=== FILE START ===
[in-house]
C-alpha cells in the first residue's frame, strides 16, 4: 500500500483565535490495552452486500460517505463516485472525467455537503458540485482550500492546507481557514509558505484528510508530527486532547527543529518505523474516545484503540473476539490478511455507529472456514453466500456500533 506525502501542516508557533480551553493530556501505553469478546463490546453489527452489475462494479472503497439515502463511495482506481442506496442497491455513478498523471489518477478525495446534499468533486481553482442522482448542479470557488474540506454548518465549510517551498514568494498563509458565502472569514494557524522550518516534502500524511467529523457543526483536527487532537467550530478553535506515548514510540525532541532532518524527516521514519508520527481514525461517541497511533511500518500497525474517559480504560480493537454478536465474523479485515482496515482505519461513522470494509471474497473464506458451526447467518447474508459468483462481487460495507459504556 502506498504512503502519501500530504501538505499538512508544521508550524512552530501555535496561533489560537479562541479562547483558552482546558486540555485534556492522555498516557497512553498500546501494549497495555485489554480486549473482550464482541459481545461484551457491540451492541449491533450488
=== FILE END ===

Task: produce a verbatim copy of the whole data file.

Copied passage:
[in-house]
C-alpha cells in the first residue's frame, strides 16, 4: 500500500483565535490495552452486500460517505463516485472525467455537503458540485482550500492546507481557514509558505484528510508530527486532547527543529518505523474516545484503540473476539490478511455507529472456514453466500456500533 506525502501542516508557533480551553493530556501505553469478546463490546453489527452489475462494479472503497439515502463511495482506481442506496442497491455513478498523471489518477478525495446534499468533486481553482442522482448542479470557488474540506454548518465549510517551498514568494498563509458565502472569514494557524522550518516534502500524511467529523457543526483536527487532537467550530478553535506515548514510540525532541532532518524527516521514519508520527481514525461517541497511533511500518500497525474517559480504560480493537454478536465474523479485515482496515482505519461513522470494509471474497473464506458451526447467518447474508459468483462481487460495507459504556 502506498504512503502519501500530504501538505499538512508544521508550524512552530501555535496561533489560537479562541479562547483558552482546558486540555485534556492522555498516557497512553498500546501494549497495555485489554480486549473482550464482541459481545461484551457491540451492541449491533450488